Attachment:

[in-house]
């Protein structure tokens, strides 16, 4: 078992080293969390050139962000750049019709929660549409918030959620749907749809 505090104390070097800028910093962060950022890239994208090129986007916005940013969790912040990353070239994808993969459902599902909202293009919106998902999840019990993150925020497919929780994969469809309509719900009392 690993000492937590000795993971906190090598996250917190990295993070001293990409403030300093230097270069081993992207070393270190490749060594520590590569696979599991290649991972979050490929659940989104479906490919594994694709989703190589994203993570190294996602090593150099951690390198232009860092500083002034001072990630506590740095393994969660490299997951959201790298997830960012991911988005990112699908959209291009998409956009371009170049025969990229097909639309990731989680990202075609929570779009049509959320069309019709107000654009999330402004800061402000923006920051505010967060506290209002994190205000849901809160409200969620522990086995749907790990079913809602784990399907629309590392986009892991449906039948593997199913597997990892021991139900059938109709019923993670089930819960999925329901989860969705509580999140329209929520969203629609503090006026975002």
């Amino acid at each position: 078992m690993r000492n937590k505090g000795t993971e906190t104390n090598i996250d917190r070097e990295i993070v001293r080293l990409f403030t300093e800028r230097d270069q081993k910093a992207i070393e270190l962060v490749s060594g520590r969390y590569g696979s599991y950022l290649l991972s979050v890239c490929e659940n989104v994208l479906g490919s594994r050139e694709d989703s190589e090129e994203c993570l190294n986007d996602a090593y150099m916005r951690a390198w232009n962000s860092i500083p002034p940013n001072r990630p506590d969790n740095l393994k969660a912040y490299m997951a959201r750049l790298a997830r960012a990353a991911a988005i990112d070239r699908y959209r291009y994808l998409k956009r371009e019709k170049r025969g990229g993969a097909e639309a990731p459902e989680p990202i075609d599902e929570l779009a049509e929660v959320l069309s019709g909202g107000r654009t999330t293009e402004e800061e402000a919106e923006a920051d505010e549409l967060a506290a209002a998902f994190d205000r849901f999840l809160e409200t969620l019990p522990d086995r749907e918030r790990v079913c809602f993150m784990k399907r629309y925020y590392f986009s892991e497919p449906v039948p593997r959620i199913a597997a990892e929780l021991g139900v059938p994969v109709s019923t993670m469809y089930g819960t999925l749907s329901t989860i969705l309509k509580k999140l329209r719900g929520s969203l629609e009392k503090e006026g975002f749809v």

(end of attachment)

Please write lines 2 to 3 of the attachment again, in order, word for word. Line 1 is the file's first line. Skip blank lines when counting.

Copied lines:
């Protein structure tokens, strides 16, 4: 078992080293969390050139962000750049019709929660549409918030959620749907749809 505090104390070097800028910093962060950022890239994208090129986007916005940013969790912040990353070239994808993969459902599902909202293009919106998902999840019990993150925020497919929780994969469809309509719900009392 690993000492937590000795993971906190090598996250917190990295993070001293990409403030300093230097270069081993992207070393270190490749060594520590590569696979599991290649991972979050490929659940989104479906490919594994694709989703190589994203993570190294996602090593150099951690390198232009860092500083002034001072990630506590740095393994969660490299997951959201790298997830960012991911988005990112699908959209291009998409956009371009170049025969990229097909639309990731989680990202075609929570779009049509959320069309019709107000654009999330402004800061402000923006920051505010967060506290209002994190205000849901809160409200969620522990086995749907790990079913809602784990399907629309590392986009892991449906039948593997199913597997990892021991139900059938109709019923993670089930819960999925329901989860969705509580999140329209929520969203629609503090006026975002």
């Amino acid at each position: 078992m690993r000492n937590k505090g000795t993971e906190t104390n090598i996250d917190r070097e990295i993070v001293r080293l990409f403030t300093e800028r230097d270069q081993k910093a992207i070393e270190l962060v490749s060594g520590r969390y590569g696979s599991y950022l290649l991972s979050v890239c490929e659940n989104v994208l479906g490919s594994r050139e694709d989703s190589e090129e994203c993570l190294n986007d996602a090593y150099m916005r951690a390198w232009n962000s860092i500083p002034p940013n001072r990630p506590d969790n740095l393994k969660a912040y490299m997951a959201r750049l790298a997830r960012a990353a991911a988005i990112d070239r699908y959209r291009y994808l998409k956009r371009e019709k170049r025969g990229g993969a097909e639309a990731p459902e989680p990202i075609d599902e929570l779009a049509e929660v959320l069309s019709g909202g107000r654009t999330t293009e402004e800061e402000a919106e923006a920051d505010e549409l967060a506290a209002a998902f994190d205000r849901f999840l809160e409200t969620l019990p522990d086995r749907e918030r790990v079913c809602f993150m784990k399907r629309y925020y590392f986009s892991e497919p449906v039948p593997r959620i199913a597997a990892e929780l021991g139900v059938p994969v109709s019923t993670m469809y089930g819960t999925l749907s329901t989860i969705l309509k509580k999140l329209r719900g929520s969203l629609e009392k503090e006026g975002f749809v």